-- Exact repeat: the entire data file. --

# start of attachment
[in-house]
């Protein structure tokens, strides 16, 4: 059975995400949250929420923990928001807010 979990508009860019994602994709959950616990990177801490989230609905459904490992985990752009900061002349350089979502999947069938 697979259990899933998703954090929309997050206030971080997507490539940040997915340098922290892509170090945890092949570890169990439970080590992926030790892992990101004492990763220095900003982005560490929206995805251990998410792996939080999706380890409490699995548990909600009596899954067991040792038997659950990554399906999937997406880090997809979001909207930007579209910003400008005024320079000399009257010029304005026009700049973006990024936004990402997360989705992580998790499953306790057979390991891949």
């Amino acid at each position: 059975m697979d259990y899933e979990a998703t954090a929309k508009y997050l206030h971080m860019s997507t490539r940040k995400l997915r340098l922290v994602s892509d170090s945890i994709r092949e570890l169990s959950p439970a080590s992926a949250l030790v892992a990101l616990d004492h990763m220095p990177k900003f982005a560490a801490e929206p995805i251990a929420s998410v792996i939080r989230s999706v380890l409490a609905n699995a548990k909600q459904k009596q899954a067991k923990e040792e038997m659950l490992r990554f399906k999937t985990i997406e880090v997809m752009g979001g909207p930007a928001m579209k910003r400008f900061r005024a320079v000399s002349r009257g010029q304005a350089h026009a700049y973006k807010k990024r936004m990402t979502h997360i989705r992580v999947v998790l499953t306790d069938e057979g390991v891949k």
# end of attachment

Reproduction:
[in-house]
């Protein structure tokens, strides 16, 4: 059975995400949250929420923990928001807010 979990508009860019994602994709959950616990990177801490989230609905459904490992985990752009900061002349350089979502999947069938 697979259990899933998703954090929309997050206030971080997507490539940040997915340098922290892509170090945890092949570890169990439970080590992926030790892992990101004492990763220095900003982005560490929206995805251990998410792996939080999706380890409490699995548990909600009596899954067991040792038997659950990554399906999937997406880090997809979001909207930007579209910003400008005024320079000399009257010029304005026009700049973006990024936004990402997360989705992580998790499953306790057979390991891949």
């Amino acid at each position: 059975m697979d259990y899933e979990a998703t954090a929309k508009y997050l206030h971080m860019s997507t490539r940040k995400l997915r340098l922290v994602s892509d170090s945890i994709r092949e570890l169990s959950p439970a080590s992926a949250l030790v892992a990101l616990d004492h990763m220095p990177k900003f982005a560490a801490e929206p995805i251990a929420s998410v792996i939080r989230s999706v380890l409490a609905n699995a548990k909600q459904k009596q899954a067991k923990e040792e038997m659950l490992r990554f399906k999937t985990i997406e880090v997809m752009g979001g909207p930007a928001m579209k910003r400008f900061r005024a320079v000399s002349r009257g010029q304005a350089h026009a700049y973006k807010k990024r936004m990402t979502h997360i989705r992580v999947v998790l499953t306790d069938e057979g390991v891949k």